A few years later, I would co-anchor, with Arnab Goswami, a daily show called Newshour on Star News. As I now joke, 'Just imagine the noise levels if Arnab and I were in the studio together!' Again, it was fun. Maybe because there were fewer channels to compete with, we didn't have to scramble to get guests and we actually could focus on making sense of the news rather than push for the sensational.
Perhaps the show that I am most closely identified with in my NDTV years is The Big Fight, a programme that provided the first glimpse of what contemporary news television would eventually become: increasingly studio-driven, with the focus on polarized debate, not on reportage. And yet, I believe The Big Fight was a debate show with a difference. Yes, it could be noisy, but it never really went out of control, and we usually had only three guests. Most importantly, we got high-profile public figures to come to the studio even when we recorded in the then seemingly distant Eagle Studios in Noida. I remember once doing a debate on Dalit politics that featured Kanshi Ram, Arun Shourie and Pranab Mukherjee. Could we even dream of hosting such a panel today in a studio? Every major leader of the time came on to The Big Fight, maybe because the format, where netas were positioned as pugilists (which Dr Roy had helpfully suggested we borrow from the US presidential debates), was new to Indian television and appealed to viewers. Why, we even had Narendra Modi appear on a Big Fight debate in September 2001 in the aftermath of the 9/11 attacks. The Big Fight would go on to win many awards, including the Asian television awards, and for a long time remained the staple Saturday night fare. (It continues in robust style to this day, ably taken over by Vikram Chandra.)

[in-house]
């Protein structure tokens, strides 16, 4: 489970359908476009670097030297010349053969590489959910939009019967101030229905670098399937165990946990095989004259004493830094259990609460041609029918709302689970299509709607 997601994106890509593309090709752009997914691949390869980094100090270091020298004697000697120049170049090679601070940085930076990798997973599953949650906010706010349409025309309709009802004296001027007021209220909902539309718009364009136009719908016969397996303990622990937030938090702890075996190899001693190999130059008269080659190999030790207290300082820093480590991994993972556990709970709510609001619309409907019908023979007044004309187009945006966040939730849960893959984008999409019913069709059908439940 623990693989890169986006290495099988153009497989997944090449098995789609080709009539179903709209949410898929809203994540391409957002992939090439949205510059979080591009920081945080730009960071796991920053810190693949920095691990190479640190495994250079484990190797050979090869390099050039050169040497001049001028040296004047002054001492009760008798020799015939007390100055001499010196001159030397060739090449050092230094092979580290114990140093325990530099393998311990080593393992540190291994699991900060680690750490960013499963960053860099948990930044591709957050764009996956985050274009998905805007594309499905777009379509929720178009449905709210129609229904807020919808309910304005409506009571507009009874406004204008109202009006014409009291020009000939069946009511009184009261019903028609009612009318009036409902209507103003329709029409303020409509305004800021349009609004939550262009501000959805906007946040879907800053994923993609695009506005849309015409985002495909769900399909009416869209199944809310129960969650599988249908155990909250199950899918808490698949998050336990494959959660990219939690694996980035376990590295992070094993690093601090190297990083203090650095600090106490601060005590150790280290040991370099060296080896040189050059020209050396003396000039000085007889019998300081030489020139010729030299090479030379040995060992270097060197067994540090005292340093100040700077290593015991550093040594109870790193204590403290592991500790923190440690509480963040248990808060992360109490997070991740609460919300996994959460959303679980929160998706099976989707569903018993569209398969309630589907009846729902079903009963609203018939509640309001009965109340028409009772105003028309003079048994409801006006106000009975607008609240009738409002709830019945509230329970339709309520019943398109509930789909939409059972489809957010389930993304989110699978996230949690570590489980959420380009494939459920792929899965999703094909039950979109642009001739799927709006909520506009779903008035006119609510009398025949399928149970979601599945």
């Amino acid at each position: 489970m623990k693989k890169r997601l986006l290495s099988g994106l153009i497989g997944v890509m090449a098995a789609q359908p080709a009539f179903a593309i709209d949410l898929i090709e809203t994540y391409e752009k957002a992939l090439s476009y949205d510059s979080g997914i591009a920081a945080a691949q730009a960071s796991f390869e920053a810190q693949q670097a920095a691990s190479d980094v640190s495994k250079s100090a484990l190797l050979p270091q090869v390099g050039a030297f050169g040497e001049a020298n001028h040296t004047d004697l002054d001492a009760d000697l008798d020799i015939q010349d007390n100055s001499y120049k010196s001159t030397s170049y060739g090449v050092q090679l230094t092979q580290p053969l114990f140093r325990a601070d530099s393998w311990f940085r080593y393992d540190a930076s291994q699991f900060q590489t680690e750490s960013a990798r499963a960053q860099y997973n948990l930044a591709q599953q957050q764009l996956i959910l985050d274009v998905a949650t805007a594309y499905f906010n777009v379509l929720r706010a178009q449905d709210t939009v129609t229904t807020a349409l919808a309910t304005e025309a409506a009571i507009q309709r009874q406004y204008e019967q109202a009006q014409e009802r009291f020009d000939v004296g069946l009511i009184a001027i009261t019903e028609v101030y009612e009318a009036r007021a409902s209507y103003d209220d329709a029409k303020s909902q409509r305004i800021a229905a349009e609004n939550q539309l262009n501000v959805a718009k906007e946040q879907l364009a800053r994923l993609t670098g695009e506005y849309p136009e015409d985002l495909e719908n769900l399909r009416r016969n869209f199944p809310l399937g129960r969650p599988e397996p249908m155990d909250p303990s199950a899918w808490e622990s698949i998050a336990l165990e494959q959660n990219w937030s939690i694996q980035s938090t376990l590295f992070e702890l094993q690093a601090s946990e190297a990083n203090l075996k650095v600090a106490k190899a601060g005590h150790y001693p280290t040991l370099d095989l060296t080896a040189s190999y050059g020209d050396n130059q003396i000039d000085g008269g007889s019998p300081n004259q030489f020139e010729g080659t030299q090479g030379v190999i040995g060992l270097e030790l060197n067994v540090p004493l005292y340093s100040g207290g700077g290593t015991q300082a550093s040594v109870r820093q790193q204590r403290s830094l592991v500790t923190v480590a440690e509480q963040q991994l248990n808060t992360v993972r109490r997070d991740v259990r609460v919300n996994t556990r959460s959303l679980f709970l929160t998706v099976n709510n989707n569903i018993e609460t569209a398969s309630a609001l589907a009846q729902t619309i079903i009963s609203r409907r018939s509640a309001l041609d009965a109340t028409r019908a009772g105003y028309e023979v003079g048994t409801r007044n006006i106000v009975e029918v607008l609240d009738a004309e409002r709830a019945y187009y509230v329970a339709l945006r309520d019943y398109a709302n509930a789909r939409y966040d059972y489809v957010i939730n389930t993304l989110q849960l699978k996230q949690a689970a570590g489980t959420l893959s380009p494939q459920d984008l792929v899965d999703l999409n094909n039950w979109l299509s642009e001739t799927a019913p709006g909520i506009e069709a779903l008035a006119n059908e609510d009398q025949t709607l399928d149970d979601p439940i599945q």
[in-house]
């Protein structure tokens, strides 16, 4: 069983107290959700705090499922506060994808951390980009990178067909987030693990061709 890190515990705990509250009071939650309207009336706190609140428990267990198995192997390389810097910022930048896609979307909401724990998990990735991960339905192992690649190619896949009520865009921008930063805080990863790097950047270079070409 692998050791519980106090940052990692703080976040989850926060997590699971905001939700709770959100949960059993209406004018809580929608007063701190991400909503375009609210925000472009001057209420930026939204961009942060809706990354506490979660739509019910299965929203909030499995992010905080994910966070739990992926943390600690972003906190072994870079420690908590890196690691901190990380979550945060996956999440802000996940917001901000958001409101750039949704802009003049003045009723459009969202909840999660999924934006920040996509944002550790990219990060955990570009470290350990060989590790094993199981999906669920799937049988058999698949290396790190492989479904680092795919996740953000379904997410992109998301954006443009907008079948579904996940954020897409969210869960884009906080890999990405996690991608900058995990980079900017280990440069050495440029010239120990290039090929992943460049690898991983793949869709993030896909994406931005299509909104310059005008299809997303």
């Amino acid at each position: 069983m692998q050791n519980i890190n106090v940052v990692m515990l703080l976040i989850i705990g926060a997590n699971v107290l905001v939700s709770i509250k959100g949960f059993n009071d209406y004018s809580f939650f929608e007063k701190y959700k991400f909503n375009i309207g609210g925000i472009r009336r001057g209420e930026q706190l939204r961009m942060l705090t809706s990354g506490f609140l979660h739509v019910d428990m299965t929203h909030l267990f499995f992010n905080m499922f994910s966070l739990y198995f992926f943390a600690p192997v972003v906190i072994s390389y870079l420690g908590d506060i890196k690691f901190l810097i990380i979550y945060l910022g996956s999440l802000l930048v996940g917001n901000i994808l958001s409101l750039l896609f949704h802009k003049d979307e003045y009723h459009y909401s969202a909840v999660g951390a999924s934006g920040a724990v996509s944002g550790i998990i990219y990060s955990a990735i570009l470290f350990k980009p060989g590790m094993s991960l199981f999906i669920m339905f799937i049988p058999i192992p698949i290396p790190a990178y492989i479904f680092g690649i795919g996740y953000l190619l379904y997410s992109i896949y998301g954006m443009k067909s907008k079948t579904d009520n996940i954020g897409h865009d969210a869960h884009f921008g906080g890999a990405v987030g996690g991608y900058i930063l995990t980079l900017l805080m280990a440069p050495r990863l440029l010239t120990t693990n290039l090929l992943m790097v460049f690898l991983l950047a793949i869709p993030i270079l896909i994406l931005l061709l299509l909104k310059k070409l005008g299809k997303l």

When general elections were held two years later, I had 'graduated' to the studio. It was the moment when I felt that I had 'arrived' on television. To be sharing studio space with Dr Roy and the genial Dorab Sopariwala (a Mumbai Parsi with a heart of gold and an eye for numbers) was the fulfilment of a dream that had been nurtured as a college student watching the 1984 election. For two days, I co-anchored the show as we dissected every result with the voice of Radhika in the production control room in our ear at all times. Indeed, if Dr Roy was the face, Radhika was the editorial heart of NDTV; not only did she give the channel direction, but also crucially, moral leadership. On any editorial dispute, she was the 'supremo', the last word, tough but fair.
Postscript: A few months ago, I received a photograph from the 1998 election studio. It has an image of a youngish Dr Roy, myself, Dorab, Mahesh Rangarajan (distinguished academic and, like me, an election addict), Yogendra Yadav (who remains the master of election analysis), the late Harkishan Singh Surjeet, and a politician with a black beard seated on the far left. Guess who? Narendra Modi, of course. No wonder NDTV was the original 'Dream Team'!